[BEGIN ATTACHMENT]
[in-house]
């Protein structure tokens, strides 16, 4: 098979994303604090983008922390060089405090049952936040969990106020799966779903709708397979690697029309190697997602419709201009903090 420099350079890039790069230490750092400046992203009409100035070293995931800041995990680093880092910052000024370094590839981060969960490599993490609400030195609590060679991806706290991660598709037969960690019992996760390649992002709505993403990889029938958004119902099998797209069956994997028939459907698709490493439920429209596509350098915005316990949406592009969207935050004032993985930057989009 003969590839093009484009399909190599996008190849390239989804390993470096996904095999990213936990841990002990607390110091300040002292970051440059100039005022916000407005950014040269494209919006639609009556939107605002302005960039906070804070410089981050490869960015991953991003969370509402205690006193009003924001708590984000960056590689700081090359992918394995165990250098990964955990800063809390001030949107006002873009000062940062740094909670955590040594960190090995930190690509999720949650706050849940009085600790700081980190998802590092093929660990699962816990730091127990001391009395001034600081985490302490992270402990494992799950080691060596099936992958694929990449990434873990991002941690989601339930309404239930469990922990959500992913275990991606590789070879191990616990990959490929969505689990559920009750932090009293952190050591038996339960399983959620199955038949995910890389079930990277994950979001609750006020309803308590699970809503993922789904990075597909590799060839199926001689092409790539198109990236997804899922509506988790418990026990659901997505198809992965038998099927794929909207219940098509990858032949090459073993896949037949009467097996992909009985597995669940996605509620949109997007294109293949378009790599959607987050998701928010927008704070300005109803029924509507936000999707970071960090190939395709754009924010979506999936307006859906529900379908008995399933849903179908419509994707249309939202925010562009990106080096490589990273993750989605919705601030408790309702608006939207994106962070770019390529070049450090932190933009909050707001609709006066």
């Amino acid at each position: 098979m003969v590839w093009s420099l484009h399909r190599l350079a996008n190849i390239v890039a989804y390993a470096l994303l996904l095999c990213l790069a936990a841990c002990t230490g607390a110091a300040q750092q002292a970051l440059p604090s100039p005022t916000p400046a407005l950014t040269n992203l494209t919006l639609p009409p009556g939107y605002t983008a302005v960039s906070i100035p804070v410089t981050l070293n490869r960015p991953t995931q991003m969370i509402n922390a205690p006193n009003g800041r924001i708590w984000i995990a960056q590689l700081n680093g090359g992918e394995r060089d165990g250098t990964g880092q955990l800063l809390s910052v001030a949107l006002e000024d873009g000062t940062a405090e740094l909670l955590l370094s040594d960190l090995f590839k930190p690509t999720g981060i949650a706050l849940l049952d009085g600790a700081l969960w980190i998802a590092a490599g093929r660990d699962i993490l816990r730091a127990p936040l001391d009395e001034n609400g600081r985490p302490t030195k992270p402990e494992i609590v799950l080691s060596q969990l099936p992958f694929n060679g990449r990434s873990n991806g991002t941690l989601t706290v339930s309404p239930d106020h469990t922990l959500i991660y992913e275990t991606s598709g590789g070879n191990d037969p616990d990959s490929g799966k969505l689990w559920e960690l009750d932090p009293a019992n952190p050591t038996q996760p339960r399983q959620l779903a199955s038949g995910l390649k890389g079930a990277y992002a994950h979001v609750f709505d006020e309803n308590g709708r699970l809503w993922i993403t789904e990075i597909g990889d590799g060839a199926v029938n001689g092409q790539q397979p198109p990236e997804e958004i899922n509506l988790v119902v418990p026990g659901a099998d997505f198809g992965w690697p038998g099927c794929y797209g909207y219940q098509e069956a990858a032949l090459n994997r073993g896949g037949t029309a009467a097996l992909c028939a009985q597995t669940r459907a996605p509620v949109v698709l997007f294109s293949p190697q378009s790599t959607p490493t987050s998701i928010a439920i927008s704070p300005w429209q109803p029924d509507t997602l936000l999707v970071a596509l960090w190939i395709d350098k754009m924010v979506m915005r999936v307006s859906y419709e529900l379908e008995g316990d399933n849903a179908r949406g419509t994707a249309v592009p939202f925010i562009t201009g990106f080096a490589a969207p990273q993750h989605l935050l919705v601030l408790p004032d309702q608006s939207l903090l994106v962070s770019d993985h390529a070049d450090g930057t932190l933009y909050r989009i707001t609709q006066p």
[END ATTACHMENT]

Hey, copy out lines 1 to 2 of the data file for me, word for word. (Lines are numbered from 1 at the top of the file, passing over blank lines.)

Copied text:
[in-house]
């Protein structure tokens, strides 16, 4: 098979994303604090983008922390060089405090049952936040969990106020799966779903709708397979690697029309190697997602419709201009903090 420099350079890039790069230490750092400046992203009409100035070293995931800041995990680093880092910052000024370094590839981060969960490599993490609400030195609590060679991806706290991660598709037969960690019992996760390649992002709505993403990889029938958004119902099998797209069956994997028939459907698709490493439920429209596509350098915005316990949406592009969207935050004032993985930057989009 003969590839093009484009399909190599996008190849390239989804390993470096996904095999990213936990841990002990607390110091300040002292970051440059100039005022916000407005950014040269494209919006639609009556939107605002302005960039906070804070410089981050490869960015991953991003969370509402205690006193009003924001708590984000960056590689700081090359992918394995165990250098990964955990800063809390001030949107006002873009000062940062740094909670955590040594960190090995930190690509999720949650706050849940009085600790700081980190998802590092093929660990699962816990730091127990001391009395001034600081985490302490992270402990494992799950080691060596099936992958694929990449990434873990991002941690989601339930309404239930469990922990959500992913275990991606590789070879191990616990990959490929969505689990559920009750932090009293952190050591038996339960399983959620199955038949995910890389079930990277994950979001609750006020309803308590699970809503993922789904990075597909590799060839199926001689092409790539198109990236997804899922509506988790418990026990659901997505198809992965038998099927794929909207219940098509990858032949090459073993896949037949009467097996992909009985597995669940996605509620949109997007294109293949378009790599959607987050998701928010927008704070300005109803029924509507936000999707970071960090190939395709754009924010979506999936307006859906529900379908008995399933849903179908419509994707249309939202925010562009990106080096490589990273993750989605919705601030408790309702608006939207994106962070770019390529070049450090932190933009909050707001609709006066």